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District of New Jersey Dismisses Securities Fraud Claims Against Blockchain Support Company With Prejudice, Following Two Amendments | Shearman & Sterling LLP

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United States District Court Dismisses Class Action Against Blockchain Company

August 25, 2023


Judge Georgette Castner of the United States District Court for the District of New Jersey has dismissed a putative class action against a company that supports and operates blockchain technologies and certain executives and investors. This is the third amended complaint filed by the plaintiff, and the Court has determined that the plaintiff failed to adequately allege misrepresentations or scienter, resulting in the dismissal of the action with prejudice.


The plaintiff alleged that the company, at the urging of an investor group, transitioned from being a biomedical company to a blockchain and cryptocurrency company in order to inflate the price of its shares. The plaintiff claimed that certain investors were acting as a group and that the company failed to disclose this information, violating the Securities Exchange Act.

Court’s Decision

The Court rejected the plaintiff’s argument that the alleged failure to disclose the investor group’s actions violated the Exchange Act. The Court stated that a failure to adhere to disclosure requirements does not necessarily constitute a material misstatement or omission. Additionally, the Court found that the plaintiff failed to provide evidence that the individual defendants were acting as a group for the purpose of acquiring, holding, or disposing of securities.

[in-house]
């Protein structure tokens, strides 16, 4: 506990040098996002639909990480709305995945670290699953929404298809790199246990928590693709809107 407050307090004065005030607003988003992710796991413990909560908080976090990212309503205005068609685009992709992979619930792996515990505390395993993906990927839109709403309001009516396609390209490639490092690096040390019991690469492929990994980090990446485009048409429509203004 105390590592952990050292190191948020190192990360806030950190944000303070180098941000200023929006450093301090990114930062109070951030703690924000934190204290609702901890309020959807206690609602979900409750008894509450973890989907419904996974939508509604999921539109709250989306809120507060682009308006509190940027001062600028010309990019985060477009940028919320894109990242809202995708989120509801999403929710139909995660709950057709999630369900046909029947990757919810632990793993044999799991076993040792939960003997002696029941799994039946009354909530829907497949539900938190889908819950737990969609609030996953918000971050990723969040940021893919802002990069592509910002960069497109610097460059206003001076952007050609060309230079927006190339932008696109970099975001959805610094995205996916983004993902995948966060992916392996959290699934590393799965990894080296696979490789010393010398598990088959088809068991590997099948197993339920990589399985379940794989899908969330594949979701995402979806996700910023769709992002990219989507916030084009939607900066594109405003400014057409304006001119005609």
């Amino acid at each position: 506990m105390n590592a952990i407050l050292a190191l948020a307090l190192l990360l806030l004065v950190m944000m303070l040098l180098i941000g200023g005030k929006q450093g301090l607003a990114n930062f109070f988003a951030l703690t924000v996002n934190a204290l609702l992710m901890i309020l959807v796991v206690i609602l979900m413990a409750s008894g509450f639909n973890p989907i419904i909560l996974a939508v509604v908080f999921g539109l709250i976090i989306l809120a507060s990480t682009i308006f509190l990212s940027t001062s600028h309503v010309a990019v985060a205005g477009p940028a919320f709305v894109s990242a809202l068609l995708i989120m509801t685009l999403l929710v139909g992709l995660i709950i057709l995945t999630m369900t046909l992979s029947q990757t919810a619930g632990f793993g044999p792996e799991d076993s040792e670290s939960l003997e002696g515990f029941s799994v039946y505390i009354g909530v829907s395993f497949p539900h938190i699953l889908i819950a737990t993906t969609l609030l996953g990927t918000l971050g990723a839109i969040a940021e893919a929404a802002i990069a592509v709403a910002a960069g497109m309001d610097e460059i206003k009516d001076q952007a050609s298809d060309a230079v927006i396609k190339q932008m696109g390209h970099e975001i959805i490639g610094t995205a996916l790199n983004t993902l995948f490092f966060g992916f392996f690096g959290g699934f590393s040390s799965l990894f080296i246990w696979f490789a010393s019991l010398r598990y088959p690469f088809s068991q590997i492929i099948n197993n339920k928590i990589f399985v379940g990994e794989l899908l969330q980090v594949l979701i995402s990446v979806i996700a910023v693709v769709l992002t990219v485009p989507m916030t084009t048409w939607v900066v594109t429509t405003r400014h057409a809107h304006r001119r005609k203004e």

The Court also noted that a failure to disclose pursuant to regulations did not automatically give rise to liability under the Exchange Act. The plaintiff’s alleged omissions suffered from other pleading deficiencies and failed to demonstrate why the information would have significantly altered the total mix of available information.

The Court found that separate statements in the company’s registration statements were not false or misleading. The statements accurately disclosed the status of the individual defendants’ investments and were considered puffery, as they expressed confidence in their compliance with reporting obligations and denied engaging in stock manipulation.

Furthermore, the Court reiterated that the plaintiff’s scheme liability claim failed as it repackaged previously dismissed allegations and failed to correct prior deficiencies.


The Court’s decision to dismiss the class action with prejudice highlights the importance of adequately alleging misrepresentations and scienter in securities fraud claims. The plaintiff’s failure to provide sufficient evidence and address previous deficiencies led to the dismissal of the action.

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